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Report on Business Dollarama moves into Latin America with purchase of retail chain Dollarcity

The deal comes as Dollarama looks to turn the corner on a bumpy period for its shareholders amid stagnating sales growth.

Fred Lum/The Globe and Mail

Montreal-based Dollarama Inc. is looking abroad for its next stage growth, acquiring a 50.1-per-cent stake in rapidly-growing Latin American value retailer Dollarcity.

Dollarama, which entered a commercial partnership with Dollarcity in 2013, will pay an estimated US$85-million to US$95-million for the majority stake, including US$40-million upfront.

The deal, which is expected to close in August, comes as Dollarama looks to turn the corner on a bumpy period for its shareholders amid stagnating sales growth. Traffic at the discount retailer declined for four consecutive quarters before breaking that streak and posting a surprisingly strong increase in comparable store sales in its most recent quarter.

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On top of the traffic troubles, price inflation in the marketplace has slowed as rivals such as Walmart and Dollar Tree Inc. have limited price hikes due to stiff competition.

Dollarcity’s growth, meanwhile, has been rapid, amassing 180 stores spread between El Salvador, Guatemala and Colombia since opening its doors in 2009. It’s aiming to more than triple its store count in the next decade.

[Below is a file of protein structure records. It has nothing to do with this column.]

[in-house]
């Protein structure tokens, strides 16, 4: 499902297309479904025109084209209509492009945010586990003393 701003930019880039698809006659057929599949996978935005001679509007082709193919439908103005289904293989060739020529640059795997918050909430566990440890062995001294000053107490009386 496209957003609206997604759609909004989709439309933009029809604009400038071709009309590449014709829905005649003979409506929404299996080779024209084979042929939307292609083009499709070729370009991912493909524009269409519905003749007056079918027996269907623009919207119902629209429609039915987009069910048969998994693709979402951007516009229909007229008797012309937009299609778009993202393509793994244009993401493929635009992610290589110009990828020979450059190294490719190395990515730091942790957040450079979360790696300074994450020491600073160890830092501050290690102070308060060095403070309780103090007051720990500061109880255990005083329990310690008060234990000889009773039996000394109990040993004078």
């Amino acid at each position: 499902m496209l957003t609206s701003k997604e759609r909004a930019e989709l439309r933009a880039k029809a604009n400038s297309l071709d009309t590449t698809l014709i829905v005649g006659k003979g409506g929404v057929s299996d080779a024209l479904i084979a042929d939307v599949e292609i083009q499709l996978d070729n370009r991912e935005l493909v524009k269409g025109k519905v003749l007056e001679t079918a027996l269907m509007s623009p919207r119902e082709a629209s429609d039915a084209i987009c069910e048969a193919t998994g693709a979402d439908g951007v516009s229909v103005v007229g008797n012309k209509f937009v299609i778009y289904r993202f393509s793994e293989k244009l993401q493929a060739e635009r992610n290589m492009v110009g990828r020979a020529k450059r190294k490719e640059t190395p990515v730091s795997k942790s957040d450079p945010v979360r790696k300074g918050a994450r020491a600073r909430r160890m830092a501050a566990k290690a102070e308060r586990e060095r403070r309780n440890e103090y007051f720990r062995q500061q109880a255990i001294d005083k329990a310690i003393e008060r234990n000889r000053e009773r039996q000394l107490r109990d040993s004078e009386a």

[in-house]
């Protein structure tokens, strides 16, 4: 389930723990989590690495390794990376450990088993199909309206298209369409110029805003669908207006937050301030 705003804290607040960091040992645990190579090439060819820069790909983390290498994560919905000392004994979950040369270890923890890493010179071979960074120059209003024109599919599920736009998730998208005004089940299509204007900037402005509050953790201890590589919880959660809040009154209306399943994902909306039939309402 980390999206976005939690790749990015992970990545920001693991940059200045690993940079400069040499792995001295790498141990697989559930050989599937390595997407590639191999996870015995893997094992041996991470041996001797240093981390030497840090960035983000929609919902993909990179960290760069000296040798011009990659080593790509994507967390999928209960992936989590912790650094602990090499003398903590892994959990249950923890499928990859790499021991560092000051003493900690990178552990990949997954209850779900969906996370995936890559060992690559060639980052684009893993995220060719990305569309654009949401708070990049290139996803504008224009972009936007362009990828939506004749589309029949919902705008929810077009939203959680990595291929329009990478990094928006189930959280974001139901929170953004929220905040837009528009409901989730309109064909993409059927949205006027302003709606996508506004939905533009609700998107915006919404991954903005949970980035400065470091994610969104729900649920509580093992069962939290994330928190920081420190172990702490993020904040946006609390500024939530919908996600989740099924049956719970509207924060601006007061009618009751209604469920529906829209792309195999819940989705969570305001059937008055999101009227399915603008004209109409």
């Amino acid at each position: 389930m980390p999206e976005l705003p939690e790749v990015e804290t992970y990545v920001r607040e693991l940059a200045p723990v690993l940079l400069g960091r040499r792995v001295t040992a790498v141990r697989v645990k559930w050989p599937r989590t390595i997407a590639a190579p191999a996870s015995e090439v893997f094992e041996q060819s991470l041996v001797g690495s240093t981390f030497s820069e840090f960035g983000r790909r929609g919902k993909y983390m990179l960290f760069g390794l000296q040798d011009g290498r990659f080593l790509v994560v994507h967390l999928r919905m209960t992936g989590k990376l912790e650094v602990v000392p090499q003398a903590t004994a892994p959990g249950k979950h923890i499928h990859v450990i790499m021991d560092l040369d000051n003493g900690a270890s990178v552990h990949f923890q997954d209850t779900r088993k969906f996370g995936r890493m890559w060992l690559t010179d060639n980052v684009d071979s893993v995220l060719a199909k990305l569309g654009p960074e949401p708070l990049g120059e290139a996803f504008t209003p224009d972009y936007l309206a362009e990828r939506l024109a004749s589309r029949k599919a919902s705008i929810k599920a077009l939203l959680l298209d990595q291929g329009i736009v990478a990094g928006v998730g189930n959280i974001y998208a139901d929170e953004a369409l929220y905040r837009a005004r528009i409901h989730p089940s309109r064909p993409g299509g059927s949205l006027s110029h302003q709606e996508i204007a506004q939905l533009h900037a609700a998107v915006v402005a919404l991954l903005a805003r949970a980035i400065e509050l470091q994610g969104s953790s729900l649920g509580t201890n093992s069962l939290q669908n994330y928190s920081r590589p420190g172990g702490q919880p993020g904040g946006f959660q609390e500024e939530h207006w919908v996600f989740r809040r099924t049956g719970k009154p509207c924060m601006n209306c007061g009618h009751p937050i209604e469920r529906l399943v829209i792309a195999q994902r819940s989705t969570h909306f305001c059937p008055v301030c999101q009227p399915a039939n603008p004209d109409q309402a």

“Latin America has a young, increasingly urban population with similar spending habits to North America,” Dollarama’s president and chief executive officer Neil Rossy said during a conference call on Tuesday.

"They have responded very well to Dollarcity’s value proposition in three different markets. Much like in Canada when we got started in the ’90s, there is no national dollar store chain, so we want to capture this opportunity.”

Dollarama spent the past six years providing Dollarcity with business expertise, getting acquainted with Latin America and testing its concept in a new market. Mr. Rossy said he is pleased with growth prospects in the region.

Latin America has also demonstrated its resilience and an ability to “bounce back from economic lows," he added. And the long history of global retailers and brands in the region have allowed Dollarama to learn from the experiences of those who have succeeded, as well as those who have not fared as well.

Dollarcity currently has 44 stores in El Salvador, 54 in Guatemala and 82 in Colombia. It’s aiming to operate 600 stores across those three countries by 2029, though its focus is primarily on Colombia.

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Dollarcity has been growing rapidly but methodically, Mr. Rossy said. Just six years ago, it converted its first 10 locations in El Salvador into concept stores designed using Dollarama’s blueprint. Customers responded positively to the change, so the company brought the new concept stores to Guatemala. By the end of 2015, Dollarcity had more than 40 stores in two markets. The following year they expanded to Colombia.

Over time, Dollarcity could expand into other markets as well, Cannacord Genuity Corp. analyst Derek Dley said in a note to clients.

“We believe the entry into Latin America provides an incremental growth avenue alongside Dollarama’s Canadian operations over the near and long term,” Mr. Dley wrote.

He added that the price – which is based on a five-times multiple of Dollarcity’s earnings before interest, tax, depreciation and amortization, minus its net debt – is lower than he had anticipated.

Dollarama’s shares have see-sawed over the past 18 months, falling dramatically from an all-time high of $56.43 in January of 2018 to $31.67 by the end of the calendar year. Shares have rebounded in 2019, closing up 3.7 per cent Tuesday at $47.76.

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